SW Ankeny, 1894

Here we have a scene at SW Ankeny and the Park blocks during the flood of 1894. The image is from a book by Joseph Gaston titled, Portland – Its History and Builders, Vol. 1. Despite the flooding, everyone in this image seems to be taking the situation in stride.

SW Ankeny and SW Park  during flooding, 1894 : A2004-002.7771

SW Ankeny and SW Park during flooding, 1894 : A2004-002.7771


View this image in Efiles by clicking here.

16 thoughts on “SW Ankeny, 1894

  1. Thank you for maintaining this site. I so enjoy the vintage Portland images and appreciate the efforts of all involved during the transition this past few months.

  2. Another swell photo to dive into! Thanks! Just looking at each person and what they’re wearing is a real treat. Y’all keep up the good work!

  3. Interesting the way that they had to shore up the trees along the roadway. It appears that perhaps they could float out of the planting area and could fall over. If Google Earth topography is right, this is about a 40’+ flood occurrence all the way up to SW Park!. Currently 10 blocks above the river.

  4. Very interesting to see 1 black guy in an old Portland photo. there were very few black people in Portland back then. So few I wonder would it be possible to figure out through research who that black guy is?

  5. I’ve seen this pic before and I have never been able to figure out exactly what we are looking at. Is it the west side of Park between Oak and Burnside? Or is it the east side of Park between Oak and Ankeny? Or south side of Ankeny between Park And Broadway? Help! For “Fred Stewart” it looks like there are three black men standing together.

  6. @Fred Stewart. The number of black families living in the Portland area by the time of this photo might surprise you. They were drawn here by employment opportunities afforded by the four major railroads. The Northern Pacific, Union Pacific, Southern Pacific and Great Northern trans continental railways all operated large fleets of passenger trains most equipped with Pullman Sleeping Cars and dining cars providing a large number of family wage jobs to the man willing to travel. Portland was a major railroad hub in the 1890s as well as a seaport.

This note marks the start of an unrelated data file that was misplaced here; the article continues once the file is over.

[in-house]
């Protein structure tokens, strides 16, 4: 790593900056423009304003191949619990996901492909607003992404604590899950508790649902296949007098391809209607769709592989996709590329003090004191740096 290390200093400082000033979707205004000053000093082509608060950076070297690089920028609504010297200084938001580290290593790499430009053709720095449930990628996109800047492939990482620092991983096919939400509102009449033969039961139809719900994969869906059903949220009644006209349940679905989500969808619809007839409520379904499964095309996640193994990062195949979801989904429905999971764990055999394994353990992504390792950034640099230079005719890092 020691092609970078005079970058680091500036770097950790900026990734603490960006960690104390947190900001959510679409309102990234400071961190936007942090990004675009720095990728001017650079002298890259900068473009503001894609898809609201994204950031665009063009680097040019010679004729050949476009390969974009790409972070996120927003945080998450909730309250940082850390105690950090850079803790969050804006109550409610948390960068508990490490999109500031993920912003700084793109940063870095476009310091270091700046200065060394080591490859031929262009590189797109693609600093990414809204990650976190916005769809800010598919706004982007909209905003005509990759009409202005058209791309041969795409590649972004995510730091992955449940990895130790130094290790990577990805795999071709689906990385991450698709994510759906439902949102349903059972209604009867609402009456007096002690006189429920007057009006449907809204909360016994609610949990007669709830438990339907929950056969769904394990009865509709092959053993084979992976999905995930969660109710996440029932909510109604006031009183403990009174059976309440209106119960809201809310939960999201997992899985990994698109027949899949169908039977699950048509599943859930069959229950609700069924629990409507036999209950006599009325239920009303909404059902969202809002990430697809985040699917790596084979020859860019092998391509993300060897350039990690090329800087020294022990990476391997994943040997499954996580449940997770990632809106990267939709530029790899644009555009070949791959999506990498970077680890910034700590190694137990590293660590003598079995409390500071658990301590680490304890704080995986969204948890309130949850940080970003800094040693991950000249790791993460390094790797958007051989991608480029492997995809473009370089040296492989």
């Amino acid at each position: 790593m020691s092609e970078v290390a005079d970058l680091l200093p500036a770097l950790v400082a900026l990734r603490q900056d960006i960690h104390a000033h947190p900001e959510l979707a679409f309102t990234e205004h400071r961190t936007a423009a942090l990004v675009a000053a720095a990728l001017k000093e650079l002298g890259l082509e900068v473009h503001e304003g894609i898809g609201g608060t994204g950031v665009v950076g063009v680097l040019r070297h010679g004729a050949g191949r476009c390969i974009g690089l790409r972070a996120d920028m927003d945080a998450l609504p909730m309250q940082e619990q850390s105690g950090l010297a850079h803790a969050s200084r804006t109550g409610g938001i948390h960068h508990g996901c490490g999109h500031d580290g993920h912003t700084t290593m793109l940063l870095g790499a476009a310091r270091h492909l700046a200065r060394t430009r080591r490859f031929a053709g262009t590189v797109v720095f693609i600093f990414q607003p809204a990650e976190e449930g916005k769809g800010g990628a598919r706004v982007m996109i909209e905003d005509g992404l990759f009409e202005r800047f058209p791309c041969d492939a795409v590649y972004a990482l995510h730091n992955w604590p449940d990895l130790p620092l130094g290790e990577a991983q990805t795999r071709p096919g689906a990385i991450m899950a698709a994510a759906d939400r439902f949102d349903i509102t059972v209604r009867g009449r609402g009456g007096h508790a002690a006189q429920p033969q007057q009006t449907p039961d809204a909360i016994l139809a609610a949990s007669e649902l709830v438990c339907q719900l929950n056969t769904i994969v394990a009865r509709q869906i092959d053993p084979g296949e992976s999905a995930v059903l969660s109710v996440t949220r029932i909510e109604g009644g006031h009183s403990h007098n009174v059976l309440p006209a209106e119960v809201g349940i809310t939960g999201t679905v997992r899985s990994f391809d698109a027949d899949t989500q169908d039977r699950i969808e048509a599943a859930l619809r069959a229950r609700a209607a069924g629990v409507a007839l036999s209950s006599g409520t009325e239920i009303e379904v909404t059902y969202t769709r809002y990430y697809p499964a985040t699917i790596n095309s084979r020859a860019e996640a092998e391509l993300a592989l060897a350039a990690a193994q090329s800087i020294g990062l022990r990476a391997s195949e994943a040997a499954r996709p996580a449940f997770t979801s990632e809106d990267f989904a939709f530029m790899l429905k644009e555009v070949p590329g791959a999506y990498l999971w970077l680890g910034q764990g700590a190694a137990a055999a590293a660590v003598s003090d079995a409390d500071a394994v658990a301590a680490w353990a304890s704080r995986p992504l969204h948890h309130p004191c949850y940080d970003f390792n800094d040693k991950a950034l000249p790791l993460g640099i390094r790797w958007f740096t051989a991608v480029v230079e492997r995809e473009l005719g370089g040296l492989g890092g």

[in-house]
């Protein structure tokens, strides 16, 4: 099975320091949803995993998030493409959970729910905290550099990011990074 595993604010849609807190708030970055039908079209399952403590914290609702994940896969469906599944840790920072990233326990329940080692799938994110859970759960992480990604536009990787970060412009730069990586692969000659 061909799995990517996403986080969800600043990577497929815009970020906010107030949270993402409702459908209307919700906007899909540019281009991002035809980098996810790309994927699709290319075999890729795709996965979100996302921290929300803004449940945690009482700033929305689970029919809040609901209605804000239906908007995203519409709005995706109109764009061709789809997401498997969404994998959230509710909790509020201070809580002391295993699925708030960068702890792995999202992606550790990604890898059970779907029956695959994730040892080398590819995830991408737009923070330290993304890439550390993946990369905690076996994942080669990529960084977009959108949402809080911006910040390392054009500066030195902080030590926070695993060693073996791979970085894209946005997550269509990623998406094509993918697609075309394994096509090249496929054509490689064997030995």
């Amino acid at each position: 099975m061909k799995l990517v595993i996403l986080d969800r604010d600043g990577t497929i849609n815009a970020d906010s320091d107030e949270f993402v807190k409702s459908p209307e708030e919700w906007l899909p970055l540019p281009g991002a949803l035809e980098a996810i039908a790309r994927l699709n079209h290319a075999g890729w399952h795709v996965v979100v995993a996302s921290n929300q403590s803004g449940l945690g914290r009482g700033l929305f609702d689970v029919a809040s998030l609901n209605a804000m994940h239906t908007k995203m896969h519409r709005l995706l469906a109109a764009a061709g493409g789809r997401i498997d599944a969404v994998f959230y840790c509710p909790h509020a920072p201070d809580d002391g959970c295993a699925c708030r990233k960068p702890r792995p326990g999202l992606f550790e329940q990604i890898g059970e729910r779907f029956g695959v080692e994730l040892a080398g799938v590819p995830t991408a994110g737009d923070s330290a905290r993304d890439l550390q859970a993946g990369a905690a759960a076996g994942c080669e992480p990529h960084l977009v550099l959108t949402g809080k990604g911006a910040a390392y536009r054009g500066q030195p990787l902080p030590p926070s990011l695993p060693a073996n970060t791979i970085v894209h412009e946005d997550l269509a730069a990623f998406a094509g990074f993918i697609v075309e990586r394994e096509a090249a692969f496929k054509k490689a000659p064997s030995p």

7. The Oregonian mentions how the flood had become a tourist attraction and men with boats were busy making money, until the water level started dropping, at which point you could not give the boats away.

    Always a mistake to read too much in an old picture.

    Fascinating picture, with women’s hands on the oar! There was a Lucy Stone memorial on Sunday, June 4th. Oregon voters rejected women’s right to vote, in ballot measures of 1884 and 1900.

    I could NOT find anything specific to this picture. But thought I would use the opportunity to mention Augustus Waterford, an interesting man. I ran across his obit several years ago, while researching Lone Fir Cemetery.

    When he was mentioned in the Oregonian, they would use a phrase like, “well known colored leader”, and “well-known politician, ward healer and wire puller, Gus Waterford”. Sheriff Kelly was elected in 1888. Here is just 2 clippings related to him.

    “WELL KNOWN COLORED MAN DEAD.- Augustus Waterford, supply clerk in the Portland Postoffice for the last 14 years died at St. Vincent’s Hospital, at 10 o’clock yesterday morning, after an unsuccessful operation for cancer of the stomach. The operation was performed last Tuesday. Waterford was born Dresden, Canada in 1860. He came to Oregon with his parents in 1865. He is the only colored man who ever held a position in the Portland Fire Department. He was appointed Deputy Sheriff under Penumbra Kelly. The funeral will be held at Zion Church, Sunday 2 P.M. Internment will be in Lone Fir Cemetery, where his relatives are buried.” Oregonian March 27, 1909

    “WATERFORD, in the city, March 26th, Augustus Waterford, aged 49 years, and 14 days. The funeral services will be held at Zion M.. E. Church, Corner of 13th and Main stts at 2 P.M., Sunday, March 28. Friends invited. Interment Lone Fir Cemetery.” Oregonian, March 27th, 1909

  8. Mike, while it might be that the trees are propped up (and the porches as well), I suspect that the boards are bracing up the temporary walkways installed above floodwaters.

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